An international team of paleontologists found the world’s smallest stegosaur footprint in China’s Xinjiang province. The tiny footprint, which measured just 5.7 cm in length (2.2 inches), dates back about 110 million years ago during the Early Cretaceous Epoch.
The print was made by a Deltapodus curriei and it definitely stood out as it is only 15% the length of other stegosaur prints found in the same area. Dr. Anthony Romilio, who is a paleontologist in the School of Biological Sciences at the University of Queensland, detailed this further, “It’s in strong contrast with other stegosaur prints found at the Chinese track site which measured up to 30 cm, and prints found in places like Broome in Western Australia where they can be up to 80 cm,” adding, “With a footprint of less than 6 cm, this is the smallest stegosaur footprint known in the world.”
Although it was significantly smaller than other stegosaur footprints, the tiny one did have some of the same characteristics as the larger ones such as having three short, wide, round toes. On the other hand, the smaller print wasn’t elongated which indicates that it had different behavioral patterns compared to the larger species.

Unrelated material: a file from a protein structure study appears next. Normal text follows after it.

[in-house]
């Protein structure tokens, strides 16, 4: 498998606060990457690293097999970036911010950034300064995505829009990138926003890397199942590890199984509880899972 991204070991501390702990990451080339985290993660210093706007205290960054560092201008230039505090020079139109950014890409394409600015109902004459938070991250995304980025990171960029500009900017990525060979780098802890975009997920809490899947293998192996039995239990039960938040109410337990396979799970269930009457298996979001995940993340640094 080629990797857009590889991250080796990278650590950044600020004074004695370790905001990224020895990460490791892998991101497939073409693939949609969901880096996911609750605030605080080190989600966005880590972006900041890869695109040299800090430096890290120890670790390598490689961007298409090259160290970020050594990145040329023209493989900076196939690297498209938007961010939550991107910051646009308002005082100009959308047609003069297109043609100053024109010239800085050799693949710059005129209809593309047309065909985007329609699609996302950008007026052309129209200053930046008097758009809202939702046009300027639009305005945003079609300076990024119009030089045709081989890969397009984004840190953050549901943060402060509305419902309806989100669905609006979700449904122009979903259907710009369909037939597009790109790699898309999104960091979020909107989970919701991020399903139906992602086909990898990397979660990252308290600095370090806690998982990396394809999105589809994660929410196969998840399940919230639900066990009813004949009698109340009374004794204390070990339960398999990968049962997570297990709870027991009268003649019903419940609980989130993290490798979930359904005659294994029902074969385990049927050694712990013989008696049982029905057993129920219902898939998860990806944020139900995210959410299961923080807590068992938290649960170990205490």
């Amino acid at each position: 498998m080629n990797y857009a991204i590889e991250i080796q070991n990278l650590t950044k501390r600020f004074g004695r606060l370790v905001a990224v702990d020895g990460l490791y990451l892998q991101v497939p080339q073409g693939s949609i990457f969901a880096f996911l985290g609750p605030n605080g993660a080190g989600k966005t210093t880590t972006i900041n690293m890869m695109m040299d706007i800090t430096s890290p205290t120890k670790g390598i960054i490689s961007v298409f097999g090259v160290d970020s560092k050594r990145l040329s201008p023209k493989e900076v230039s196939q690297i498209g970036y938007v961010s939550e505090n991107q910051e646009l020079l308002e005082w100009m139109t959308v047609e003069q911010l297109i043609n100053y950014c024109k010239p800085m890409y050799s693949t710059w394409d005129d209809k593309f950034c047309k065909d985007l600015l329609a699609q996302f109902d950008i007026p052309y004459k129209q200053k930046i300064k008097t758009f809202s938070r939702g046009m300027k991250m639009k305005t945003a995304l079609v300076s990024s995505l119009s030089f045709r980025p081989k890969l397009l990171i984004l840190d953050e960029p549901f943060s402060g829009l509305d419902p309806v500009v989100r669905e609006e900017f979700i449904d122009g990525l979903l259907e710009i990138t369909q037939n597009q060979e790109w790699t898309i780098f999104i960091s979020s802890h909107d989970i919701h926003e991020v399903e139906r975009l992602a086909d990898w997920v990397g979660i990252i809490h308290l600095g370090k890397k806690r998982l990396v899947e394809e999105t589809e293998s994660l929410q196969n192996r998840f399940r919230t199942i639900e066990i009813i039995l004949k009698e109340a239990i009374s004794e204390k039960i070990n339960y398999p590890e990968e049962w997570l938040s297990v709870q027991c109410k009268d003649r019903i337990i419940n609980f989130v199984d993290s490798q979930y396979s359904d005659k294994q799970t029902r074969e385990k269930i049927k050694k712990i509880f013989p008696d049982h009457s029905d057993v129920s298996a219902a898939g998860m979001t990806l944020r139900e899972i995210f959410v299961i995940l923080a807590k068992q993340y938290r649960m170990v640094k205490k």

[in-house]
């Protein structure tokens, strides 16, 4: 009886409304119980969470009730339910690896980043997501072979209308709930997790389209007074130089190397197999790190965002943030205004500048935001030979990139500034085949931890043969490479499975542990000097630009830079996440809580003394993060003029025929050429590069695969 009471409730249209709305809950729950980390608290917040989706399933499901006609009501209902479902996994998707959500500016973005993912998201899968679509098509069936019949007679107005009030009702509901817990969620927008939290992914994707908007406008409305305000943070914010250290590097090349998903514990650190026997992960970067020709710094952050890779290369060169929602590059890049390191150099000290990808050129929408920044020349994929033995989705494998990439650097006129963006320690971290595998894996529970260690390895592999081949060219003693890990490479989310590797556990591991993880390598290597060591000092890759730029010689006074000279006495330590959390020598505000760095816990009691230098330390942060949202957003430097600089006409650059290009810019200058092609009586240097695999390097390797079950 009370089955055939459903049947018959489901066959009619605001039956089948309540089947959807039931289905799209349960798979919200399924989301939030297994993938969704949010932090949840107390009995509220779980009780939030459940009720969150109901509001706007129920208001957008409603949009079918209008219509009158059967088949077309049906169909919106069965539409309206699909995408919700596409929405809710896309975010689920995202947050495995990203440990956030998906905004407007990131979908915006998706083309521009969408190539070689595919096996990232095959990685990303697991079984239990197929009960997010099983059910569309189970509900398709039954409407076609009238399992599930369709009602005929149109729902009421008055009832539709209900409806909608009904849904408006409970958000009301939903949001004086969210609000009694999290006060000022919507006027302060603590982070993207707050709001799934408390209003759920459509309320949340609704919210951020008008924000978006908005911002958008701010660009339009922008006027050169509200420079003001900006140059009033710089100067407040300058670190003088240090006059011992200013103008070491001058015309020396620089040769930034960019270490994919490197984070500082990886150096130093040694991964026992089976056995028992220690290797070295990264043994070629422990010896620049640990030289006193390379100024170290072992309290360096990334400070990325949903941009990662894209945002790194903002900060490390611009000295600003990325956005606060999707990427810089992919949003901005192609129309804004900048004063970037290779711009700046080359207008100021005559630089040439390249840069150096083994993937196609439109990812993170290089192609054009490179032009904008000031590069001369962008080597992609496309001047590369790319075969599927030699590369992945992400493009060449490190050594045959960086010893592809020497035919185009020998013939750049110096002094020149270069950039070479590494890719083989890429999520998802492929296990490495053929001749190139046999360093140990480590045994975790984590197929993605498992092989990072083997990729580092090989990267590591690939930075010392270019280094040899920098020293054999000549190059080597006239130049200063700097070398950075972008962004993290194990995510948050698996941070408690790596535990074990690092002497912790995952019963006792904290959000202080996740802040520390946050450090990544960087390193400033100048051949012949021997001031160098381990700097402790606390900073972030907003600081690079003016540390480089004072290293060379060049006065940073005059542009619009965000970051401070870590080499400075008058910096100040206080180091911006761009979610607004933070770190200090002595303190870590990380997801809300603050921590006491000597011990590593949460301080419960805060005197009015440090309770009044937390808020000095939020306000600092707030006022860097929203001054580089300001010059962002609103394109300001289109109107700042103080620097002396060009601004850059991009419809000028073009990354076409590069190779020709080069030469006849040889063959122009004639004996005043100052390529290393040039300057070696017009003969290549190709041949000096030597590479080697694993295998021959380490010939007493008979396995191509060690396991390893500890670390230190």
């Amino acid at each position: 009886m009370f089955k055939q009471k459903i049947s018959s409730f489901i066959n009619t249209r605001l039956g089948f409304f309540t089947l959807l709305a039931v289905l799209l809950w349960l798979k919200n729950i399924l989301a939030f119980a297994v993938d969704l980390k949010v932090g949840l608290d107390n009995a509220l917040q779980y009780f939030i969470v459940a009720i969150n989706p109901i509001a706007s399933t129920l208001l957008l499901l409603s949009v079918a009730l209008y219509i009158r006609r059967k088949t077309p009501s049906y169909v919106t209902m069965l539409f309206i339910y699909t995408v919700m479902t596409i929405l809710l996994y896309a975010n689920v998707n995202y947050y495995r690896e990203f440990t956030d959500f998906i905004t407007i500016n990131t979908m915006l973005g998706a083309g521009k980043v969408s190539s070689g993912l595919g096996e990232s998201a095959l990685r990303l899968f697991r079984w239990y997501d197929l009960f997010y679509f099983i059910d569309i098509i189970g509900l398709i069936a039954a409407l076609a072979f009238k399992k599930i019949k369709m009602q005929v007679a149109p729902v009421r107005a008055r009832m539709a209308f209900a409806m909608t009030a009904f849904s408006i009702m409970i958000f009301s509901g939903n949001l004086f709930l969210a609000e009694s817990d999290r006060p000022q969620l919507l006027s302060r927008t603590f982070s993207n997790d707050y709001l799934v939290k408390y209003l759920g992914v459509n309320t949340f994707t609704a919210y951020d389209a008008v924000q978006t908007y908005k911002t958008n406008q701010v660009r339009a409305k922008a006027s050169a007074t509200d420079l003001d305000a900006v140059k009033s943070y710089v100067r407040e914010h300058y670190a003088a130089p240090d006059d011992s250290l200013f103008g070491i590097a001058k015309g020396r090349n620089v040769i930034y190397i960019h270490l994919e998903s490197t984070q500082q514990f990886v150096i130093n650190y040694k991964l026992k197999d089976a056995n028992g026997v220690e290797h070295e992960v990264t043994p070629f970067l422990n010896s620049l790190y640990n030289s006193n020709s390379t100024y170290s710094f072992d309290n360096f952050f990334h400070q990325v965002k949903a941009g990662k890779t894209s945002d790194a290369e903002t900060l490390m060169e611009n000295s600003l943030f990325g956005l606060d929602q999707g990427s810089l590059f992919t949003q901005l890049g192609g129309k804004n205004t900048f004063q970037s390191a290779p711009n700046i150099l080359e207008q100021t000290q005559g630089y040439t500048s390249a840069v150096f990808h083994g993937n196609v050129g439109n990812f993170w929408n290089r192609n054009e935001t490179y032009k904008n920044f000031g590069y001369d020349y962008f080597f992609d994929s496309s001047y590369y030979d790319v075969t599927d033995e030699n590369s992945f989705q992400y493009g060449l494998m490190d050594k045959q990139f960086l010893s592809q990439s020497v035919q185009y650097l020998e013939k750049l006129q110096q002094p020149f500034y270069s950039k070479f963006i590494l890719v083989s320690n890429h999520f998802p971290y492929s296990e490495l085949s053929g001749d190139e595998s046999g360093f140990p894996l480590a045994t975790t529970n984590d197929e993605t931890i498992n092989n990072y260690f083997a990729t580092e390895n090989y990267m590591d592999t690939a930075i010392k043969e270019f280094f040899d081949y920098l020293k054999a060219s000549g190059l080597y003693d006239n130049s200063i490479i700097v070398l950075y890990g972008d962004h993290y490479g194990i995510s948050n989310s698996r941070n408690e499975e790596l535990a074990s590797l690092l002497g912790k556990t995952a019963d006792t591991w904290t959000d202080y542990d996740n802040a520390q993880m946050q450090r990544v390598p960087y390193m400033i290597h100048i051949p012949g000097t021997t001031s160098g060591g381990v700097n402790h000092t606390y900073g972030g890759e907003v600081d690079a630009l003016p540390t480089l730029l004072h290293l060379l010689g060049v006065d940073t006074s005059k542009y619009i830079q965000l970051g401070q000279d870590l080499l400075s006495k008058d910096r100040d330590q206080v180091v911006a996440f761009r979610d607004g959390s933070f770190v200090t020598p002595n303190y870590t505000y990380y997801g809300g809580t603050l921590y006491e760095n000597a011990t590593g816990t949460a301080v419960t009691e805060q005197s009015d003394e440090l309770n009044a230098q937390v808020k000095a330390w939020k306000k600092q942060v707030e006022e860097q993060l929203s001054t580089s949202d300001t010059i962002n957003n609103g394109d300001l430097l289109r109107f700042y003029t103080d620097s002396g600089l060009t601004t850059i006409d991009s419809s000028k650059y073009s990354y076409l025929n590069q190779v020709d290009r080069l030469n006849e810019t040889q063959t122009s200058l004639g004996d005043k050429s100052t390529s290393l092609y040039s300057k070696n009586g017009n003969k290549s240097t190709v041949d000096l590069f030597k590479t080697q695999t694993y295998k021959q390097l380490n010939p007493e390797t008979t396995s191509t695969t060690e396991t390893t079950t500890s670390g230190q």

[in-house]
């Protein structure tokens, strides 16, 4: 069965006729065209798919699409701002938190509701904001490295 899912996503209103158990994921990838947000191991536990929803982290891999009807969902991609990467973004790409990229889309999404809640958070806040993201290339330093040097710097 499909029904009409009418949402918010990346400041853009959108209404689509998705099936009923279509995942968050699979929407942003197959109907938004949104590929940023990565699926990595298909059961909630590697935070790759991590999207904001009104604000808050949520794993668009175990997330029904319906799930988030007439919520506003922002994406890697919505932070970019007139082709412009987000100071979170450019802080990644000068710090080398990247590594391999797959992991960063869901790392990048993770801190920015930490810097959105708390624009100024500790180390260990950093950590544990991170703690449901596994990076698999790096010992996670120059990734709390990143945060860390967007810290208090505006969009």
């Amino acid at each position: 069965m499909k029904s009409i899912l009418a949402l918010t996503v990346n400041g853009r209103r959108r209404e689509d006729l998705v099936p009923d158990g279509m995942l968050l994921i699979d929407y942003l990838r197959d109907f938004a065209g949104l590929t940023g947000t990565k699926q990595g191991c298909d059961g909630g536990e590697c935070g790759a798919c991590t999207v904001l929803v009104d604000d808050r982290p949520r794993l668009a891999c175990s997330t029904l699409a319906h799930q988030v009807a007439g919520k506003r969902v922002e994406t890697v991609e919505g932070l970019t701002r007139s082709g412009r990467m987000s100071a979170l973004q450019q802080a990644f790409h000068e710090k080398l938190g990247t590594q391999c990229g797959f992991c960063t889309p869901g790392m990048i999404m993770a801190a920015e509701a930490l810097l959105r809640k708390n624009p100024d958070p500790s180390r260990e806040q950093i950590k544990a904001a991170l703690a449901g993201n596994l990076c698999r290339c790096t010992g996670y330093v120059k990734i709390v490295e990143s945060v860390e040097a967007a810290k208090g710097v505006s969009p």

Dr. Romilio explained this further, “Stegosaurs typically walked with their heels on the ground, much like humans do, but on all fours which creates long footprints.” “The tiny track shows that this dinosaur had been moving with its heel lifted off the ground, much like a bird or cat does today.” He went on to say that they have only seen these types of short footprints in dinosaurs that walked on two legs.
Dr. Lida Xing, who is a paleontologist in the State Key Laboratory of Biogeology and Environmental Geology and the School of the Earth Sciences and Resources at the China University of Geosciences, weighed in by noting, “It was plausible young stegosaurs were toe-walkers.” “This could be possible as this is the ancestral condition and a posture of most dinosaurs, but the stegosaur could also have transitioned to heel-walking as it got older.”
In order for the experts to know for sure, they would need to find a complete set of footprints which they haven’t discovered yet as it was only one tiny print.
As for what this little stegosaur would have looked like, it is believed that it would have had bony plates along its back and spikes on its tail just like the armored and herbivorous Stegosaurus. A picture of the footprint and an image of what the Deltapodus curriei would have looked like can be seen here.
The study was published in the journal Palaios where it can be read in full.